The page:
In his preface to the Flora sibirica, Gmelin gave a remarkable overall picture of the nature of central Siberia, pointing out that western Siberia looks very much like eastern Europe, but that after crossing the Yenisey River he had the impression of being in another continent. Once on the other side, he saw rivers with clear water, new forms of plants and animals, a strange landscape with strange people—in short, a new world. Thus the Yenisey River seemed to him the natural frontier between Europe and Asia, an idea which had not occurred to any geographer before him. As a whole, the results of Gmelin’s expedition represent the most important early contribution to the natural history and geography of the vast Siberian mainland.

In 1747 Gmelin was granted a year’s leave from the Academy of Sciences and returned to Tübingen, where he married and remained until his death. In 1749 he became professor of medicine, botany, and chemistry at the University of Tübingen. In his inaugural lecture Gmelin reported that he had observed, in his St. Petersburg garden, the appearance of five or six new forms of the plant genus Delphinium from two original species brought from Siberia. He, with other leading scientists of the time, tried to reconcile, in the ensuing debate, such transmutations with belief in the original creation of all species and with the accepted Linnaean position on the fixity of species. He corresponded with Linnaeus, Haller, and Steller on this and other matters of scientific interest.


I. Original Works. Gmelin’s principal scientific work, considered to be a masterpiece of scientific survey, is the Flora sibirica sive historia plantarum Sibiriae, 4 vols. (St. Petersburg, 1747–1769); the preface contains a short account of Gmelin’s travels and results of his explorations. Vols. III and IV of this work were edited after his death by his nephew, Samuel Gottlieb Gmelin, who also worked as an explorer in Asia for the Russian Academy of Sciences. The most remarkable among Gmelin’s shorter academic treatises is the Sermo academicus De novarum vegetabilium post creationem divinam exortu (Tübingen, 1749).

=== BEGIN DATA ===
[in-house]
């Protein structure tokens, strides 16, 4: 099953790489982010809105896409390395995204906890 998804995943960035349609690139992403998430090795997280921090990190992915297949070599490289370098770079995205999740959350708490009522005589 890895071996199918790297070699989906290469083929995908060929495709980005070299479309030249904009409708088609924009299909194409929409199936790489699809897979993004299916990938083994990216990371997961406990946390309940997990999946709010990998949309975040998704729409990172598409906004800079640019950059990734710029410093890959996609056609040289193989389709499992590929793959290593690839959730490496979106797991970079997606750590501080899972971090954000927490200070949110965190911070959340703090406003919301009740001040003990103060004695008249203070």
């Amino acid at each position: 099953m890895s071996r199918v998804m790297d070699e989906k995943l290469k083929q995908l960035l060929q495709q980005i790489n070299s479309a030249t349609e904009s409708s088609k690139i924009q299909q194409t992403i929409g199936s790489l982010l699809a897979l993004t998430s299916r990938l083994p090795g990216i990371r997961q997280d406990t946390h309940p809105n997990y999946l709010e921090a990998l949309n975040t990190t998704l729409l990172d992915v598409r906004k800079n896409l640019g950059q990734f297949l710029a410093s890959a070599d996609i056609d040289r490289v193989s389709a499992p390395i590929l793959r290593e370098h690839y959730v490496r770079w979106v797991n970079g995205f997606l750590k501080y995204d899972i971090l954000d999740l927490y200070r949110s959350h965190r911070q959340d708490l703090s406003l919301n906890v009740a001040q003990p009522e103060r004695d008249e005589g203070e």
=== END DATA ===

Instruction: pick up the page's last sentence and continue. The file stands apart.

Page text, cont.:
Gmelin’s second major work, Reise durch Sibirien von dem Jahr 1733 bis 1743, 4 vols. (Göttingen, 1751–1752), is an adaptation of his travel notebooks for general publication. It contains a wealth of information, but makes rather dull reading. It was published in an abridged French version, Voyage en Sibérie contenant la description des moeurs et usages des peuples de ce pays..., 2 vols. (Paris, 1767), and in Dutch. Its publication in Russia was banned because of the work’s severe criticism of the Russian bureaucracy for its inefficiency, incompetence, and even malevolence.

For Gmelin’s correspondence with Linnaeus, Haller, Steller, and others see T. Plieninger, ed., Johannis Georgii Gmelini reliquiae quae supersunt (Stuttgart. 1861). Several vols. of MS notes from Gmelin’s travels have been preserved in the archives of the Academy of Sciences in Leningrad. Their description is in D.J. Litvinov, Bibliografia flory Sibiri (St. Petersburg, 1909), pp. 53–64.

II. Secondary Literature. Genealogical tables of the Gmelin family and other valuable information are in Moritz Gmelin, Stammbaum der Familie Gmelin (Karlsruhe. 1877); 2nd ed. by Edward Gmelin in 2 vols.: Jungere Tübinger Linie (Munich, 1922), and Ältere Stuttgarter Linie und ältere Tübinger Linie (Munich, 1929). M. Gmelin also published a short biography in Allgemeine deutsche Biographie, IX (1879), 269–270.

Another short biography is Eyries, Biographie universelle, J. F. Michaud, ed. (1856), pp. 644–646. Much information is in F. A. Golder, Bering’s Voyages, an Account of the Efforts of the Russians to Determine the Relations of Asia and America, 2 vols. (New York, 1922–1925); R. Grandmann, Johann Georg Gmelin, 1709–1755. Der Erforscher Sibiriens. Ein Gedenkbuch, Otto Gmelin, ed. (Munich, 1911), which contains a German trans, of the preface to the Flora sibirica, a selection from the Reise durch Sibirien, and selections from Gmelin’s letters; and L. Stejneger, Georg Wilhelm Steller, the Pioneer of Alaskan Natural History (Cambridge, Mass., 1936). See also P. Pekarsky, Istoria imperatorskoy Akademii Nauk, I (St. Petersburg, 1870), 431–457.

Gmelin’s contributions to Siberian geology are reported by V. A. Obruchev in his Istoria geologicheskovo issledovania Sibiri, I (Leningrad, 1931).

Vladislav Kruta